As you can see, Leslife is under construction. Alas, Isnaini, the designer of my old blog did not respond to my calls for help to restore my graphics, so I have moved on to grander templates. I'm still tweaking this one and possibly might replace it all together if I can't get it quite the way I want so hang on with me.

Another Kent Fun Week

Wednesday, August 5, 2009

As our tradition for about the last 30 years, we spent some time up at Fair Havens Bible Conference. Well, they've been calling it Fair Havens Ministries for a while now, but what can I say: I'm an old timer. They tried to change the Tuck shop to "Connexion Cafe" but you still hear many people calling it the Tuck. Including my 5 year old. Who's been listening to me. (rock on, girl).

I do love Fair Havens. My parents and Ryan and I started camping there when I was about 4. I have grand memories too numerous to go into here. We would borrow my Grandparent Wettlaufers trailer (a Prowler, I believe) and what a thrill it was to sleep on the fold out bunk. Somewhere along the line my other grandparents secured a permanent site and made a summer home there with their trailer. There was a certain security in knowing that Grandma and Papa were always there, at #511.

Then in 1990 I worked my first summer there, in the children's ministry. It was called Children's Chapel, as it had been for decades and we serviced about 80-100 kids aged 2-10 each week for a 3 hour morning and another hour and a half at night. We did songs, crafts, games: all the usual kid VBS/Sunday School type stuff. I did this for 6 summers. The last 3 I was the coordinator of the program. The last summer or two we started to see changes. Some parents were not happy that their 2 year olds were in the same group as the 10 year olds (we'd start the morning together before splitting into age appropriate classes and some evening activities (movie night) had all the kids together). So the segregation began. This splintering has continued so that now, there is a 'class' for babies, another for 2 and 3 year olds, another for 4 and 5 year olds, another group for grades 1-3 and then I'm not sure what happens after that. My kids aren't old enough yet.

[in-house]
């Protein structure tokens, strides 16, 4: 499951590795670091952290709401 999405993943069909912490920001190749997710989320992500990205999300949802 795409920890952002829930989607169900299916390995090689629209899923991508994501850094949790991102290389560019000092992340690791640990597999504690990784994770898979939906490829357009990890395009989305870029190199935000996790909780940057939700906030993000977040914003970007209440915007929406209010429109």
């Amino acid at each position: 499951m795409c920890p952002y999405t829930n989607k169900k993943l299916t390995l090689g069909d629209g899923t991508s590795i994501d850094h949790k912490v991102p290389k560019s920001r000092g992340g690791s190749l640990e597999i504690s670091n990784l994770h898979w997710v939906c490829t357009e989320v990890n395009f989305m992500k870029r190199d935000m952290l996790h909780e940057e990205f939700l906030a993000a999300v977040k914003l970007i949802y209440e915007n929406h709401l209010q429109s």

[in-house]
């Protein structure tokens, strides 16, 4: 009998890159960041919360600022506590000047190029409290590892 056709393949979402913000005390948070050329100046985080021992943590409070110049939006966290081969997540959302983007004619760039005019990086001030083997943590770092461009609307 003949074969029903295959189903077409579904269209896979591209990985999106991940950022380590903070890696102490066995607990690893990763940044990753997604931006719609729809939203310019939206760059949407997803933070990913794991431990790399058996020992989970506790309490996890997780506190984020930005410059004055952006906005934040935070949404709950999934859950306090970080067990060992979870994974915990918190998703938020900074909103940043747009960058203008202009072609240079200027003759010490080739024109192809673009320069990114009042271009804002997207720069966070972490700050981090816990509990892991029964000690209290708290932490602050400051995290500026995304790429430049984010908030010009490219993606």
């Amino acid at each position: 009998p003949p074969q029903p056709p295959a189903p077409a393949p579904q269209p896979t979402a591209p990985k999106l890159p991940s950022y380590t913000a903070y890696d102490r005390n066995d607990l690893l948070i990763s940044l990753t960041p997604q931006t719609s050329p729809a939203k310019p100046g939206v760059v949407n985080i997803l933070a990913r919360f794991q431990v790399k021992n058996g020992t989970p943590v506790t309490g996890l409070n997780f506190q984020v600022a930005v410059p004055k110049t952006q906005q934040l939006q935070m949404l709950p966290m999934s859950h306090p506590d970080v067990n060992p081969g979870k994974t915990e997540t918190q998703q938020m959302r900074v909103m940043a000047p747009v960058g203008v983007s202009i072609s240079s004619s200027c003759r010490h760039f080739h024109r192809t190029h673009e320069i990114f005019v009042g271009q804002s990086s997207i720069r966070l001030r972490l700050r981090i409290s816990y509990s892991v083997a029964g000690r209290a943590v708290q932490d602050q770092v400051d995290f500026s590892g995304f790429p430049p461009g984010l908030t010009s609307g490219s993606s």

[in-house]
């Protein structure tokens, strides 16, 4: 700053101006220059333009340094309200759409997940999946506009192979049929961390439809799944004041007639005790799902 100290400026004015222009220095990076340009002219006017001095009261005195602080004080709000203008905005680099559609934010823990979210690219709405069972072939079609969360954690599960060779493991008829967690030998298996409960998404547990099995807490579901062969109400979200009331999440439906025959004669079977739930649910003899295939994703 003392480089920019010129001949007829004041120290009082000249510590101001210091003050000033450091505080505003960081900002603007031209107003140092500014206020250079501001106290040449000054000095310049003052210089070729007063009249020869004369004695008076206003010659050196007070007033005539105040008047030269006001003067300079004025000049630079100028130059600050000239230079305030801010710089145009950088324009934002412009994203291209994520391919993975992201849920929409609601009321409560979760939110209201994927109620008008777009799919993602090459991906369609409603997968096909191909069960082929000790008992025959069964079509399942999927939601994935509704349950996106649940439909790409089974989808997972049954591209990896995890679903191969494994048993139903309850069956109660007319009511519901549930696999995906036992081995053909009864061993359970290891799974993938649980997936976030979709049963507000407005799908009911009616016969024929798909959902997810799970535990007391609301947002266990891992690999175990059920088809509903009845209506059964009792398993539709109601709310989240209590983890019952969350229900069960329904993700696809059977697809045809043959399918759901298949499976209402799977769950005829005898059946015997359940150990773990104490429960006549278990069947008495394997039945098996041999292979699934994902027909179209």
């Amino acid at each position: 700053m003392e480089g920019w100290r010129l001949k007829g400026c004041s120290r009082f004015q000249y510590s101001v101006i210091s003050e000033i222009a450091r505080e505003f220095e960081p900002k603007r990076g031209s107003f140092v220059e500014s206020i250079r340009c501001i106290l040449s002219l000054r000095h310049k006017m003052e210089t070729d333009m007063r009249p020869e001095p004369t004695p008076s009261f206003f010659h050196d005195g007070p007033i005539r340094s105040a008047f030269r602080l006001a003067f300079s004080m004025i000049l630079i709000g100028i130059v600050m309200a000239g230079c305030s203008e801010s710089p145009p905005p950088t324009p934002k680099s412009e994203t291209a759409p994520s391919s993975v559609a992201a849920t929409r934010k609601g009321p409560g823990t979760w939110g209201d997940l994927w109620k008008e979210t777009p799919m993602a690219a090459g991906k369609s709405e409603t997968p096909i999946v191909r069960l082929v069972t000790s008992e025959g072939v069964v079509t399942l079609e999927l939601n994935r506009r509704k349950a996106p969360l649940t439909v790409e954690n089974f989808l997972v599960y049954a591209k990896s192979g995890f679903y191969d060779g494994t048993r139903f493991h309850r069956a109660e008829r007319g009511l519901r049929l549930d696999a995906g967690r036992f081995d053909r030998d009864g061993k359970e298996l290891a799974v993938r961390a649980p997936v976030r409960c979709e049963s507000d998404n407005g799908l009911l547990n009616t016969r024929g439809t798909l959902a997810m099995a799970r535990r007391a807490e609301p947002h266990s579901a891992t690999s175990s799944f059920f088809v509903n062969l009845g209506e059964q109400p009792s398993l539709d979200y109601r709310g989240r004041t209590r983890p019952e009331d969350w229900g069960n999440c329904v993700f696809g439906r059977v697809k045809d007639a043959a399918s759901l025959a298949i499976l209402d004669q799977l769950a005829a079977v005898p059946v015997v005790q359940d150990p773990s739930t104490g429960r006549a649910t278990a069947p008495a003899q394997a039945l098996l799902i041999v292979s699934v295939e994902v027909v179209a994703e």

To my knowledge and observation, it doesn't appear the children do anything terribly different than we did 15 years ago. They still sing. (the same songs. I know, because I hear them and I was the one who led the singing those 6 summers). They still do crafts. (The girls brought a couple things home from their week. Jairus didn't bring anything home I don't think). They still have 'pool' morning, although now for the girls' class, it was 'water' morning which didn't happen due to inclement weather. Jairus' class went to the splash pad and may have gone in the pool.
They still sing in big chapel on Friday night and say their memory verse. Jairus declined to participate. :-( They still have some form of dress-up night (still expecting parents to pull costumes out of their meager camping supplies) and pajama night. They still traipse all over the camp finding interesting spots to play their games and explore. They still call all the leaders Miss or Mr. [first name].
This generation of Children's Chapel workers don't even have to go an hour and a half or more at night. Adult chapel has been truncated recently and if it runs for an hour, that's generous. Another difference is the need to tag each kid and outfit each parent with a corresponding bracelet. Other than that....it would seem that no one's done any huge reinventing of the wheel.

I'm not complaining about this. I enjoyed attending Children's Chapel. I enjoyed teaching Children's Chapel. If someone along the line decided that what we were all doing was vastly inferior and instituted an overhaul, I'm not sure how I'd feel about that. The point of my jaunt down memory lane has to do with...well, the memories.